Labor unions criticized the Environmental Protection Agency’s new regulations on carbon emissions from power plants on Monday, highlighting growing tensions between the environmentalist and working class arms of the Democratic Party.
Sen. Mark Udall (D., Colo.) called the Environmental Protection Agency’s (EPA) plan to cut carbon emissions from power plants by 30 percent, which could cost industry $50 billion a year to comply, a “good start.”
The National Center for Public Policy research released a new paper Monday that explains the top ten reasons to oppose new climate change regulations.
Rep. Shelley Moore Capito (R., W.Va.) sent a letter to President Barack Obama on Thursday blasting the Environmental Protection Agency (EPA) for not visiting coal-reliant West Virginia before unveiling power plant regulations that could eliminate hundreds of thousands of jobs nationwide and raise electricity costs by billions annually.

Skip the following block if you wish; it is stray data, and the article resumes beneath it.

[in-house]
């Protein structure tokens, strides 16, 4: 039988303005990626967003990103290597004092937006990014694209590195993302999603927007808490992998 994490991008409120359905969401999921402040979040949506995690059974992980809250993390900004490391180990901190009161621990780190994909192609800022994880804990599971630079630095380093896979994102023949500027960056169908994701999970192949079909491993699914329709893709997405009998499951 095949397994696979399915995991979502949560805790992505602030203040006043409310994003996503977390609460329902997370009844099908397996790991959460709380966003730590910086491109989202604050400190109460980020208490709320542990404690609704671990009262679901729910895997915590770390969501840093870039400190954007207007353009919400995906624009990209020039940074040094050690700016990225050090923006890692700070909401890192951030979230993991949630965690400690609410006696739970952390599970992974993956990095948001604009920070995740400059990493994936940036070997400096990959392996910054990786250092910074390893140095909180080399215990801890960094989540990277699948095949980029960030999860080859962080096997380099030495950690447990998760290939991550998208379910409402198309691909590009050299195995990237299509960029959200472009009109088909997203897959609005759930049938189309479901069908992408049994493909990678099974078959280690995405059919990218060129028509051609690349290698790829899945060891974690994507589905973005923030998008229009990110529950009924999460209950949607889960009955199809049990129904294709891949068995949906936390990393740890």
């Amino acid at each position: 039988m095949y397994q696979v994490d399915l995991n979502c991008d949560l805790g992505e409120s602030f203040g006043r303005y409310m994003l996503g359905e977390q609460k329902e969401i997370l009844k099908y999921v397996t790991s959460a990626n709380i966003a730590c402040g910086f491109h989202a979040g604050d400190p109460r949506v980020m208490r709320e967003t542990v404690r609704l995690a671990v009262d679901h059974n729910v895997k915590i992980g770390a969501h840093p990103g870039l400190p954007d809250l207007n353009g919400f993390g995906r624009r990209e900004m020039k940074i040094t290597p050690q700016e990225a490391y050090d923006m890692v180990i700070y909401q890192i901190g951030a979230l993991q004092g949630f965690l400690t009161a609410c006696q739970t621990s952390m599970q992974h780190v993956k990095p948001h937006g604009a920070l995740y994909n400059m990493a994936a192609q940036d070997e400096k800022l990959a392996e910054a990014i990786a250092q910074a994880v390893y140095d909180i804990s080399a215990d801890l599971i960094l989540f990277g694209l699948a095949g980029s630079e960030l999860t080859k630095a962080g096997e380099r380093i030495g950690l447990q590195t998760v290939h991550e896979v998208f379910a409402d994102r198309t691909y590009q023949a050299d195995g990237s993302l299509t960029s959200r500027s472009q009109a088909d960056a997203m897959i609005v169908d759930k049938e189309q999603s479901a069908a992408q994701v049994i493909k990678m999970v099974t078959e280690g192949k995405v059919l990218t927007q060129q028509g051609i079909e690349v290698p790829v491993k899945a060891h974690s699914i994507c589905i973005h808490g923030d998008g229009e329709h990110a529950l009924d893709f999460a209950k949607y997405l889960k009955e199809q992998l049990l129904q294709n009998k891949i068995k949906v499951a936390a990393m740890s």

As the Environmental Protection Agency prepares major new regulations on carbon emissions, the agency’s top watchdog is warning that fraudulent environmental data may be influencing its work.
The findings could provide fodder for critics of the new regulation, who warn that it could cost the U.S. economy billions and cause hundreds of thousands of Americans to lose their jobs.
An Environmental Protection Agency employee who spent two to six hours a day perusing pornography websites such as “Sadism is Beautiful” received performance bonuses for his hard work, investigators told Congress Thursday.
An Environmental Protection Agency official spent up to six hours a day on the taxpayer dime looking at pornography, according to the EPA Inspector General.
The Environmental Protection Agency (EPA) paid out nearly $500,000 in unauthorized bonuses, according to a report released by the EPA Inspector General Friday.